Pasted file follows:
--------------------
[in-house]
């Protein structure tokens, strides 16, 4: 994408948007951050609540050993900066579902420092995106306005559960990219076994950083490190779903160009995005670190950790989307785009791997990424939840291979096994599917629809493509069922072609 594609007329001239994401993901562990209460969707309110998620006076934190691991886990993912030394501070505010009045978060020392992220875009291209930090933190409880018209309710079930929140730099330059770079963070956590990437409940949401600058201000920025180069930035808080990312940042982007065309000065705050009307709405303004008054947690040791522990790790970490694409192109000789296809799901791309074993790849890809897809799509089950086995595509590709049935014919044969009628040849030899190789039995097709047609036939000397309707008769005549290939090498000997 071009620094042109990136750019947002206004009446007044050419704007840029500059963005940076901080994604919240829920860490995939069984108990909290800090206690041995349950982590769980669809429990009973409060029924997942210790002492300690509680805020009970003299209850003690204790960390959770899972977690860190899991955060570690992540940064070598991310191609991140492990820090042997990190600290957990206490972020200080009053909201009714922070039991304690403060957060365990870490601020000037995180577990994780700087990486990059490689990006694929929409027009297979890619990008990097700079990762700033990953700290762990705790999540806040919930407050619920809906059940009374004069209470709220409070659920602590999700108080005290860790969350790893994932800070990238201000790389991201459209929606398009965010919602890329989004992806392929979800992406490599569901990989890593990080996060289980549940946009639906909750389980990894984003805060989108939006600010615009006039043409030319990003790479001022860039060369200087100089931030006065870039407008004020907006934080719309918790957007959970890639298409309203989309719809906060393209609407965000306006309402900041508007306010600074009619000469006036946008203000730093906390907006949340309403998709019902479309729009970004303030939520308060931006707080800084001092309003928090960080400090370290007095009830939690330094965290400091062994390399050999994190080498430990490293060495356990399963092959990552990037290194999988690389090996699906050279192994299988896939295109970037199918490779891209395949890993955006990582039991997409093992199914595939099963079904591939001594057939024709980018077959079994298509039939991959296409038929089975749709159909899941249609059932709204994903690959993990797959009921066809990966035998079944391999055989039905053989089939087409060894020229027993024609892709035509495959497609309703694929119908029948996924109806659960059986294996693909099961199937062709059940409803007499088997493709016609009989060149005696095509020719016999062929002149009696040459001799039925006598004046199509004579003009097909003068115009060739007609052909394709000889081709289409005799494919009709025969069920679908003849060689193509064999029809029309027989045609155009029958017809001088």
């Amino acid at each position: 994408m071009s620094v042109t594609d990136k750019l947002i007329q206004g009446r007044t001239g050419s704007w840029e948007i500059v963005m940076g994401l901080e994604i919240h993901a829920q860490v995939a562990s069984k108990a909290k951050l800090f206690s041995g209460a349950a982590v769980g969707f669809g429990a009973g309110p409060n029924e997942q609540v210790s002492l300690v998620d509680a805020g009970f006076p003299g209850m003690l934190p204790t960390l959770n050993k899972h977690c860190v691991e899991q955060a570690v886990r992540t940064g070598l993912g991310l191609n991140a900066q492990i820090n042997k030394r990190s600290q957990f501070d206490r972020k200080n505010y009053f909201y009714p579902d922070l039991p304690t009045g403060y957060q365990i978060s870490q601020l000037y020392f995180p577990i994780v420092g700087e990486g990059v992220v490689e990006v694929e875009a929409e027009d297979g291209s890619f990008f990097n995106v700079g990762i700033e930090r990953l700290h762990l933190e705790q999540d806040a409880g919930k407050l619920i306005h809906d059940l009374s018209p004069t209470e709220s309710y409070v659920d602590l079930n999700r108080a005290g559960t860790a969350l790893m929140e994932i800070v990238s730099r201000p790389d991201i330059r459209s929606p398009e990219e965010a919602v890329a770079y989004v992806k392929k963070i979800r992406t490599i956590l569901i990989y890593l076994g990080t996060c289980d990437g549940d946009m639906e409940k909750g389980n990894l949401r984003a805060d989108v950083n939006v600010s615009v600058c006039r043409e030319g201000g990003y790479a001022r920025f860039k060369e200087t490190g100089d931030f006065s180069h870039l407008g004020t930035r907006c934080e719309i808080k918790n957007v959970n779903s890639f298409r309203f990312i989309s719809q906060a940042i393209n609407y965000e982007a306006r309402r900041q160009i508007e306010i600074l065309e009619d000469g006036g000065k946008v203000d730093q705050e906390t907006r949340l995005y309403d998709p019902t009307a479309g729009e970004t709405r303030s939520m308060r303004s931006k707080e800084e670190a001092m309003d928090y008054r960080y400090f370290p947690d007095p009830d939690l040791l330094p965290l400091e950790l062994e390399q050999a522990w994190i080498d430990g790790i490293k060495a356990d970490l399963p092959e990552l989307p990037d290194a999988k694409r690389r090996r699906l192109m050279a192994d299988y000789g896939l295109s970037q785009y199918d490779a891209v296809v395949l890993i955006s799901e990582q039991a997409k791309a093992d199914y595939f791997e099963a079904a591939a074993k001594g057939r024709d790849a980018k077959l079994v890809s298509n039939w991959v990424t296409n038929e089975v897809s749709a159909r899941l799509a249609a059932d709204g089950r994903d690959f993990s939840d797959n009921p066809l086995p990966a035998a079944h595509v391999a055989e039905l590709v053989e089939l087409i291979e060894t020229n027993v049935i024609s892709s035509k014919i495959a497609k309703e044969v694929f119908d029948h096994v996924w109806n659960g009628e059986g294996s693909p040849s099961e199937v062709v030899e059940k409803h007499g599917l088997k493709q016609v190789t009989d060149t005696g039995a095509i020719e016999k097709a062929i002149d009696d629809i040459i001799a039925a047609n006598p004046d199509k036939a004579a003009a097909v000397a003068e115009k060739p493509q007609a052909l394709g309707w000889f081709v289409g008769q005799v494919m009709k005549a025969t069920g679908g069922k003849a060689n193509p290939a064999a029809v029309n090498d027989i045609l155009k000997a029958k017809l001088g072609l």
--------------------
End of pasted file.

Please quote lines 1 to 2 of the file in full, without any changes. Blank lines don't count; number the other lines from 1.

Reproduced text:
[in-house]
């Protein structure tokens, strides 16, 4: 994408948007951050609540050993900066579902420092995106306005559960990219076994950083490190779903160009995005670190950790989307785009791997990424939840291979096994599917629809493509069922072609 594609007329001239994401993901562990209460969707309110998620006076934190691991886990993912030394501070505010009045978060020392992220875009291209930090933190409880018209309710079930929140730099330059770079963070956590990437409940949401600058201000920025180069930035808080990312940042982007065309000065705050009307709405303004008054947690040791522990790790970490694409192109000789296809799901791309074993790849890809897809799509089950086995595509590709049935014919044969009628040849030899190789039995097709047609036939000397309707008769005549290939090498000997 071009620094042109990136750019947002206004009446007044050419704007840029500059963005940076901080994604919240829920860490995939069984108990909290800090206690041995349950982590769980669809429990009973409060029924997942210790002492300690509680805020009970003299209850003690204790960390959770899972977690860190899991955060570690992540940064070598991310191609991140492990820090042997990190600290957990206490972020200080009053909201009714922070039991304690403060957060365990870490601020000037995180577990994780700087990486990059490689990006694929929409027009297979890619990008990097700079990762700033990953700290762990705790999540806040919930407050619920809906059940009374004069209470709220409070659920602590999700108080005290860790969350790893994932800070990238201000790389991201459209929606398009965010919602890329989004992806392929979800992406490599569901990989890593990080996060289980549940946009639906909750389980990894984003805060989108939006600010615009006039043409030319990003790479001022860039060369200087100089931030006065870039407008004020907006934080719309918790957007959970890639298409309203989309719809906060393209609407965000306006309402900041508007306010600074009619000469006036946008203000730093906390907006949340309403998709019902479309729009970004303030939520308060931006707080800084001092309003928090960080400090370290007095009830939690330094965290400091062994390399050999994190080498430990490293060495356990399963092959990552990037290194999988690389090996699906050279192994299988896939295109970037199918490779891209395949890993955006990582039991997409093992199914595939099963079904591939001594057939024709980018077959079994298509039939991959296409038929089975749709159909899941249609059932709204994903690959993990797959009921066809990966035998079944391999055989039905053989089939087409060894020229027993024609892709035509495959497609309703694929119908029948996924109806659960059986294996693909099961199937062709059940409803007499088997493709016609009989060149005696095509020719016999062929002149009696040459001799039925006598004046199509004579003009097909003068115009060739007609052909394709000889081709289409005799494919009709025969069920679908003849060689193509064999029809029309027989045609155009029958017809001088």